However, I do see there is still a lot of work to be done. I work for a company that allows flexibility and treats people fairly equally. But there are always a few. The men who say to a team (that is all male except me) "well, just between us girls" or other things that are meant as an insult to women. I work with many many more men then women. I think some of that is a choice of men to enter this field and not women, but I think there must be other reasons as well. Do women not get the opportunities? Is it in a women's heads that we can do certain things and not others?

For both my daughter and son, I do hope to see more and more options for continued successful women. And by success, I mean for whatever they wish - having a career as a scientist, a teacher, a software sales manager, being a mom, being an elected official. As long as girls have the opportunity to be educated and make their own choices, then that is a success in and of itself. I include my son in the first statement because I also think it is important he be raised to see that women are equal in all ways (although he should still hold the door and be a perfect gentlemen!)

Lyman said...

Hearing "I don't believe in feminism" is like hearing "I don't believe in racial equality." That's just my knee-jerk reaction.

While reading you're post I was reminded of one of my old Forensics coach's Masters Thesis when I was at Ball State. She was very liberal, very PC, and very feminist. She was writing about conservative female leaders who believed women should stay at home, raise kids, save sex for marriage etc. She came to the post-feminist conclusion that these women were feminists themselves and that if women wanted to live that way who was she or anyone else to tell them they shouldn't?

So yes, feminism means different things to different people. I'm guessing whoever told you this had feminism defined to him by a man and had never really explored the subject with actual feminists at all.

KHM said...
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KHM said...

I was really stunned by the remark. Like Lyman, in my mind, not "believing" in feminism is like not "believing" in racial equality. Or weather or cars...

This post was a tough one to write, likely because I was a little hurt by the remark. Of course Jill and Melissa are right: there is more to be done. Not only are there inequalities in the professional world but we've not begun to touch the objectification of women as sex objects. The only change I've seen in that particular regard is that these days, men are subject to a bit of the same objectification. That doesn't really advance the feminist agenda.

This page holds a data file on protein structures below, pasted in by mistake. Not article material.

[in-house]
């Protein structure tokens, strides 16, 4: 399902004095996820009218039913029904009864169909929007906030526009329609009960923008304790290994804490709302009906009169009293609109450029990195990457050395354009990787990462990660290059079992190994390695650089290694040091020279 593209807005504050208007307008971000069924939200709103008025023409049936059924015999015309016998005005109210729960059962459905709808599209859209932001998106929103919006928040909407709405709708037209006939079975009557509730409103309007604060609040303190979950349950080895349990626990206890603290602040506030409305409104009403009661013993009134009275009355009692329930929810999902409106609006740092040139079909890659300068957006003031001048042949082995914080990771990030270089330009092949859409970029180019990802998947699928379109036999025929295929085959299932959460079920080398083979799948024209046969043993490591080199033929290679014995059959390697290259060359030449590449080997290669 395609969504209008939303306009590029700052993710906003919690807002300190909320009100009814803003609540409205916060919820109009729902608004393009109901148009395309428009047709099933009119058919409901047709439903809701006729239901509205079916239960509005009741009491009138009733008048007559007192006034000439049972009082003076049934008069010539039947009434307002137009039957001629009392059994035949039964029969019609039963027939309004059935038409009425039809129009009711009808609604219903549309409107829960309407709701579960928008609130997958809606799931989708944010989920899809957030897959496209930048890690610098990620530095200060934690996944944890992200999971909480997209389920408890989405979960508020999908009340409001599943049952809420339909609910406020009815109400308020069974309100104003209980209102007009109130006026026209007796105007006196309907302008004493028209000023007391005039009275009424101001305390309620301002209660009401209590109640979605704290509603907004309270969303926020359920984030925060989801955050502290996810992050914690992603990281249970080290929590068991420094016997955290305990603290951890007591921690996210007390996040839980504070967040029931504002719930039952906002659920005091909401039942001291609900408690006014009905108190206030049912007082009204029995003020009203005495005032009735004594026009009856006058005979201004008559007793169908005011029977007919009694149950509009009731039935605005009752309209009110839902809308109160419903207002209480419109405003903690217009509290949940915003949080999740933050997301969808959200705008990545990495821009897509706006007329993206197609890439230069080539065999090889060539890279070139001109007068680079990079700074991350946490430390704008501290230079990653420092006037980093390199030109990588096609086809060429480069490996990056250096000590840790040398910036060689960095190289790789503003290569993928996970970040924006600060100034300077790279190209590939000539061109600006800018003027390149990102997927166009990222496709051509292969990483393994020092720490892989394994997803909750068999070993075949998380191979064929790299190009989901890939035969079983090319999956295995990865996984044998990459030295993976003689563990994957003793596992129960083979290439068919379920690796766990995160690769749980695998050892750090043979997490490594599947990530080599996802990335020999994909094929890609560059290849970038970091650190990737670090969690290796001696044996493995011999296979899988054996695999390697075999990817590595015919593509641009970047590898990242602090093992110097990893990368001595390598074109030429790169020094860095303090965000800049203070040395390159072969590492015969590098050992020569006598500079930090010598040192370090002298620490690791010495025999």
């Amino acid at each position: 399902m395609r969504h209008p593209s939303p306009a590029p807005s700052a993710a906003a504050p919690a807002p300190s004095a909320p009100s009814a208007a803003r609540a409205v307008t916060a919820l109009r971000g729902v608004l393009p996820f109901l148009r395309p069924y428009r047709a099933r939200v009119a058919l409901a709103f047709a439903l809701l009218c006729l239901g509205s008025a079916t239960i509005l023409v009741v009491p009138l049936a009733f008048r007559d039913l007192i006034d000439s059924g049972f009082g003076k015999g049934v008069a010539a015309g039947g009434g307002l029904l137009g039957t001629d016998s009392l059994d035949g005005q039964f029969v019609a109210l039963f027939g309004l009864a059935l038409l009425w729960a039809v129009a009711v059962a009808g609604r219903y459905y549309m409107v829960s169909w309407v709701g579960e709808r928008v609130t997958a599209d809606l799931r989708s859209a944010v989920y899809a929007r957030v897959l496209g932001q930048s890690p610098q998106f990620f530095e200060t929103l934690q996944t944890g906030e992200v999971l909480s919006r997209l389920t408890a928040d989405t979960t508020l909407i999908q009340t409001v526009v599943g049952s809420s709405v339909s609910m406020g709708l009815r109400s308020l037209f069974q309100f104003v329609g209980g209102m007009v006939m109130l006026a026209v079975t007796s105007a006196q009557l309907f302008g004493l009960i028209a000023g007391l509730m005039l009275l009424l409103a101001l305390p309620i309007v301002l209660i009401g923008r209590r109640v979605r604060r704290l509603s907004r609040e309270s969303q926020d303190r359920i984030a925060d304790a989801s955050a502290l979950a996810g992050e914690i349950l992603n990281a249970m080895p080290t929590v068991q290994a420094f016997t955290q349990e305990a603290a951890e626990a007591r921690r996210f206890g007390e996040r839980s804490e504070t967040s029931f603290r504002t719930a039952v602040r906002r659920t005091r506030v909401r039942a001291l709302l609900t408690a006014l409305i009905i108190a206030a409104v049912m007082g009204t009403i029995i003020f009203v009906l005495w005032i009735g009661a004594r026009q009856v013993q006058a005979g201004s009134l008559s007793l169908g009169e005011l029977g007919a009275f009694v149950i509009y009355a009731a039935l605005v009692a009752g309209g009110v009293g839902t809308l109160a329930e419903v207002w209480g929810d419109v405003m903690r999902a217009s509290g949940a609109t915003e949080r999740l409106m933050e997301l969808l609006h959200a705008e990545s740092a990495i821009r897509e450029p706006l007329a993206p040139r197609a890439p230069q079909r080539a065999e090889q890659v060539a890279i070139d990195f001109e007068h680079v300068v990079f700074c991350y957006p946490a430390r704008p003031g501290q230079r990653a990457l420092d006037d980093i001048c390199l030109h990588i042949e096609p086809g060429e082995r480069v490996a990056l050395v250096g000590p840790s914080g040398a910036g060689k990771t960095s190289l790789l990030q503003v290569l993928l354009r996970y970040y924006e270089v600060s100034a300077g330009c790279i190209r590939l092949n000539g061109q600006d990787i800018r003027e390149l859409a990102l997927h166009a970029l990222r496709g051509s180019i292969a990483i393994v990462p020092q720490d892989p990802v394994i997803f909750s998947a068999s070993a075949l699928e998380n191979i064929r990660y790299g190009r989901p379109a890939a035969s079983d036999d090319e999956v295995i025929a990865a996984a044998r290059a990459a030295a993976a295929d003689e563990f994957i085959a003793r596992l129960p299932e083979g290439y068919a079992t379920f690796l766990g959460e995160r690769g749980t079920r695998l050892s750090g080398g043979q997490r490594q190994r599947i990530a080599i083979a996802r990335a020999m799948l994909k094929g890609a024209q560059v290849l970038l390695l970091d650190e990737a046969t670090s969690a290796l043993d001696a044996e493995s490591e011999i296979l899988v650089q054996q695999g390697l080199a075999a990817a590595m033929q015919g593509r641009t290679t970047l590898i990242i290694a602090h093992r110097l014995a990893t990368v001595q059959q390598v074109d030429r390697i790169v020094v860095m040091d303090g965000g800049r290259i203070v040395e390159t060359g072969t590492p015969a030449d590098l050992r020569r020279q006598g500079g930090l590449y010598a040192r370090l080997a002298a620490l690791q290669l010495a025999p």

I find it also interesting that in my neighborhood, mothers who have careers are regarded as somehow morally derelict. While I know that the quality of my parenting has changed immensely since I left the workplace, it WAS and IS my decision. And there are a great many arrangements to be made for children whose parents are working outside the home... I personally loved the diversity my children were exposed to when we had paid caregivers in the home.

Bah. The remark was made by a clueless someone; one whose opinion is indeed shaped by the older men in his life---and those men have always controlled their wives, children and homes to an astonishing degree. In the end, I don't think much of HIS ideas because they reflect so much naivete that may well be undone as he makes his way to independence.

Melissa said...

Kathy - I hope for his sake (and maybe a future family's sake) that his ideas are undone in the future.

About 5 years ago, I had a conversation with two teenage girls who consider themselves to be feminists. They talked about their rights to do anything and how they were as good (and maybe better then men). Then they proceeded to talk about their dislike for a very senior female government (unelected) official. I, like them, do not agree with this someones politics. However, I find it interesting that you can be a 'feminist' yet bash a female who has broken the glass ceiling, is well educated, well dressed and well respected regardless of the side of the aisle she sits on. It made me wonder what we are teaching our girls about feminism and their responsibilities to each other. I think we often mistake feminism for being bitchy or difficult when in many ways it is protecting our rights to be ourselves and do as we please.

I feel you on the working mom thing. I have had some discussions in the past were someone said that if you are going to have children, it is your responsibility to stay home and raise them. Really? It is my responsibility to take care of my children and give them every opportunity they can have. It is a choice we all have to live with, but its just that - a choice.

You are a good mom with amazing children who have all the opportunities they can think of in front of them. Feminist or not, that is success.

KHM said...

I suppose I am something of a feminist---I'm certainly not anti-feminist. Truthfully, in my lifetime my energies have been much more consumed with gay rights, apartheid, AIDS activism...I do think I've not paid much attention to feminism and whether or not I am one. Clearly, I am.

Special K said...

I was surprised to hear you don't call yourself a feminist - I've always thought of you as one (glad to see your last sentence in comments!) (:

I'm proud to call myself a feminist and call do it frequently. I think it's worth reminding folks, like Jill up there says, that, at the basic level, it's merely the radical belief that women are people. *waves hello to Jill*